Table of Contents
Justification of qualitative methods
Developing the research instrument
Methodology of the pilot study
Limitations of the Methodology
Preliminary report based on our research
Reflections on the appropriateness of our piloted design
The purpose of this study is to assess how gender and cultural norms determine student’s motivation and willingness to pay for or to pirate music. To reach a conclusion as to what sort of students engage in music piracy, a university wide survey was performed and students from the UK and international countries were surveyed. There is a need for such a study as it will offer the music industry, marketers and educational institutions an insight into the motivations behind music piracy in university aged students and how their willingness to pay could be determined by their own cultural norms. This in turn could lead to strategies being created to combat music piracy in this age group and demographic and revenues in the music industry to increase.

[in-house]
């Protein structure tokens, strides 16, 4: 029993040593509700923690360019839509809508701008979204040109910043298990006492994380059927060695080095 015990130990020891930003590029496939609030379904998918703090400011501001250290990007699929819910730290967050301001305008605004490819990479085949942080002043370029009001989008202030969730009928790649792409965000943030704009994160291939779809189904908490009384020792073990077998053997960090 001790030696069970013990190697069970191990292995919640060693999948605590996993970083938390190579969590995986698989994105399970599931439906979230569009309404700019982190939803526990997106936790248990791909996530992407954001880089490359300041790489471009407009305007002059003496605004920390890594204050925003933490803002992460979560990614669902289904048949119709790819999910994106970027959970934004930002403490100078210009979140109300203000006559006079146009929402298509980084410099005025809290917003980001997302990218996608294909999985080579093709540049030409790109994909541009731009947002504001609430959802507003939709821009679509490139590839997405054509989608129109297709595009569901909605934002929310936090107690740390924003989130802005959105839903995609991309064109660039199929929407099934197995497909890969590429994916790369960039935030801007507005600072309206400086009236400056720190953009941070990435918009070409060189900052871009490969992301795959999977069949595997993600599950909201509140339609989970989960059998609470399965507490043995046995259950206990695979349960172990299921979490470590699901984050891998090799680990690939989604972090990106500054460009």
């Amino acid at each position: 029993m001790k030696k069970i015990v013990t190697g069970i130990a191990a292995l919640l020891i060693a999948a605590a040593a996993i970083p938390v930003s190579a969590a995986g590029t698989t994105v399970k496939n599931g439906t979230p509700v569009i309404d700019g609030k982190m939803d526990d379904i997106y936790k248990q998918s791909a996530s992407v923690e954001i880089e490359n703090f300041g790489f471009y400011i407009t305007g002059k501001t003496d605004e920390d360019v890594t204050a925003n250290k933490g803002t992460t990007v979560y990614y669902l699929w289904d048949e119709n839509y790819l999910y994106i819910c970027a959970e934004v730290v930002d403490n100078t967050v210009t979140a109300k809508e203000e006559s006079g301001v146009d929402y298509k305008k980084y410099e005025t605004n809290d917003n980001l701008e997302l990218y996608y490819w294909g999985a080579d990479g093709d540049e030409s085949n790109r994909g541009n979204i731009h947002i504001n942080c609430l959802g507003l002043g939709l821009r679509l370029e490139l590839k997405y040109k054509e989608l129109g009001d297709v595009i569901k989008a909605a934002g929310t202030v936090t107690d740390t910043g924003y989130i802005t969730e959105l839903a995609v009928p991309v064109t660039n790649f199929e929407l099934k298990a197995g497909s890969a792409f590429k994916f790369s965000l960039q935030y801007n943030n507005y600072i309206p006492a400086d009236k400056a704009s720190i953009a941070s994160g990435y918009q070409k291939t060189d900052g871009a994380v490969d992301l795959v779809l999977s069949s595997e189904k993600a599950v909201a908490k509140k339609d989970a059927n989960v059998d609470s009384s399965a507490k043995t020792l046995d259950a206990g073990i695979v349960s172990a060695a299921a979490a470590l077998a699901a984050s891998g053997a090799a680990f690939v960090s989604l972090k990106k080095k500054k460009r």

This importance of this topic has recently been highlighted in the 2012 report from the Institute for Policy Innovation which found that music piracy brought about a loss of 71, 060 jobs in the US and an alleged $12. 5 billion loss to the American economy and many believe piracy to be the greatest threat facing the music industry worldwide (Jeong, Zhao and Khouja 2012). World sales of recorded music fell by 7% in value and by 8% in units in 2002 and it has been estimated that almost 40% of all the CDs and cassettes sold around the globe in 2001 were pirated copies (Chiou, Huang & Lee, 2005).